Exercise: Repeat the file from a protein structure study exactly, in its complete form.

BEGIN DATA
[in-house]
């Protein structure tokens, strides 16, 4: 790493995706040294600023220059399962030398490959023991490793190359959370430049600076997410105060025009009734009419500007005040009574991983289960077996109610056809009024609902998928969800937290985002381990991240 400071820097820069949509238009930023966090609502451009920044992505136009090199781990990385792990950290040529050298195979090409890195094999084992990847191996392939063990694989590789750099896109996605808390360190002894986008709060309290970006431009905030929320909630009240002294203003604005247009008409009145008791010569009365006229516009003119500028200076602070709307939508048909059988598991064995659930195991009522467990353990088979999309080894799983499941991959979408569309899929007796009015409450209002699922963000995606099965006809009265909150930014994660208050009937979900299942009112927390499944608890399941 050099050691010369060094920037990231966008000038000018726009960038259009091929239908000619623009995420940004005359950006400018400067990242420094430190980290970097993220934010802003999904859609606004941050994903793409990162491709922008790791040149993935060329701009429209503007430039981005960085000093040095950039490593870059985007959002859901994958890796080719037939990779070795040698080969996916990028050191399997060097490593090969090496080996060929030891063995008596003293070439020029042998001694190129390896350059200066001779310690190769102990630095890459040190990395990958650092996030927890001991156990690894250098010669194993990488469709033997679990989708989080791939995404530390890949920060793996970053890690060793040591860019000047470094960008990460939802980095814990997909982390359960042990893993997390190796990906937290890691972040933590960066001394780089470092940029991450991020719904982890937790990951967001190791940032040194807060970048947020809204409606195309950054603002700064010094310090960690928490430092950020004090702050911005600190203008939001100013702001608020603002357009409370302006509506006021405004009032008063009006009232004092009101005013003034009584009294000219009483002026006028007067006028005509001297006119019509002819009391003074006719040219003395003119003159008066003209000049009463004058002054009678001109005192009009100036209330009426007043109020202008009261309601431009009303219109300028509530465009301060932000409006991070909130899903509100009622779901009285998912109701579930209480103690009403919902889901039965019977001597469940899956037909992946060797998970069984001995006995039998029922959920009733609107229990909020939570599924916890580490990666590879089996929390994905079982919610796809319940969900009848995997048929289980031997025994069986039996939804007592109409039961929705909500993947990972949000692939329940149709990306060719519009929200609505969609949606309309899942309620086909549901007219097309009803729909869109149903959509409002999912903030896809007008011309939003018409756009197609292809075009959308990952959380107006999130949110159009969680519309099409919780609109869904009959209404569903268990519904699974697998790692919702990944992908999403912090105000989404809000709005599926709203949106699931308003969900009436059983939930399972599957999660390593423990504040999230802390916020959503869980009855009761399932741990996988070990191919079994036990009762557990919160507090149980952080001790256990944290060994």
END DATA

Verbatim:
[in-house]
């Protein structure tokens, strides 16, 4: 790493995706040294600023220059399962030398490959023991490793190359959370430049600076997410105060025009009734009419500007005040009574991983289960077996109610056809009024609902998928969800937290985002381990991240 400071820097820069949509238009930023966090609502451009920044992505136009090199781990990385792990950290040529050298195979090409890195094999084992990847191996392939063990694989590789750099896109996605808390360190002894986008709060309290970006431009905030929320909630009240002294203003604005247009008409009145008791010569009365006229516009003119500028200076602070709307939508048909059988598991064995659930195991009522467990353990088979999309080894799983499941991959979408569309899929007796009015409450209002699922963000995606099965006809009265909150930014994660208050009937979900299942009112927390499944608890399941 050099050691010369060094920037990231966008000038000018726009960038259009091929239908000619623009995420940004005359950006400018400067990242420094430190980290970097993220934010802003999904859609606004941050994903793409990162491709922008790791040149993935060329701009429209503007430039981005960085000093040095950039490593870059985007959002859901994958890796080719037939990779070795040698080969996916990028050191399997060097490593090969090496080996060929030891063995008596003293070439020029042998001694190129390896350059200066001779310690190769102990630095890459040190990395990958650092996030927890001991156990690894250098010669194993990488469709033997679990989708989080791939995404530390890949920060793996970053890690060793040591860019000047470094960008990460939802980095814990997909982390359960042990893993997390190796990906937290890691972040933590960066001394780089470092940029991450991020719904982890937790990951967001190791940032040194807060970048947020809204409606195309950054603002700064010094310090960690928490430092950020004090702050911005600190203008939001100013702001608020603002357009409370302006509506006021405004009032008063009006009232004092009101005013003034009584009294000219009483002026006028007067006028005509001297006119019509002819009391003074006719040219003395003119003159008066003209000049009463004058002054009678001109005192009009100036209330009426007043109020202008009261309601431009009303219109300028509530465009301060932000409006991070909130899903509100009622779901009285998912109701579930209480103690009403919902889901039965019977001597469940899956037909992946060797998970069984001995006995039998029922959920009733609107229990909020939570599924916890580490990666590879089996929390994905079982919610796809319940969900009848995997048929289980031997025994069986039996939804007592109409039961929705909500993947990972949000692939329940149709990306060719519009929200609505969609949606309309899942309620086909549901007219097309009803729909869109149903959509409002999912903030896809007008011309939003018409756009197609292809075009959308990952959380107006999130949110159009969680519309099409919780609109869904009959209404569903268990519904699974697998790692919702990944992908999403912090105000989404809000709005599926709203949106699931308003969900009436059983939930399972599957999660390593423990504040999230802390916020959503869980009855009761399932741990996988070990191919079994036990009762557990919160507090149980952080001790256990944290060994």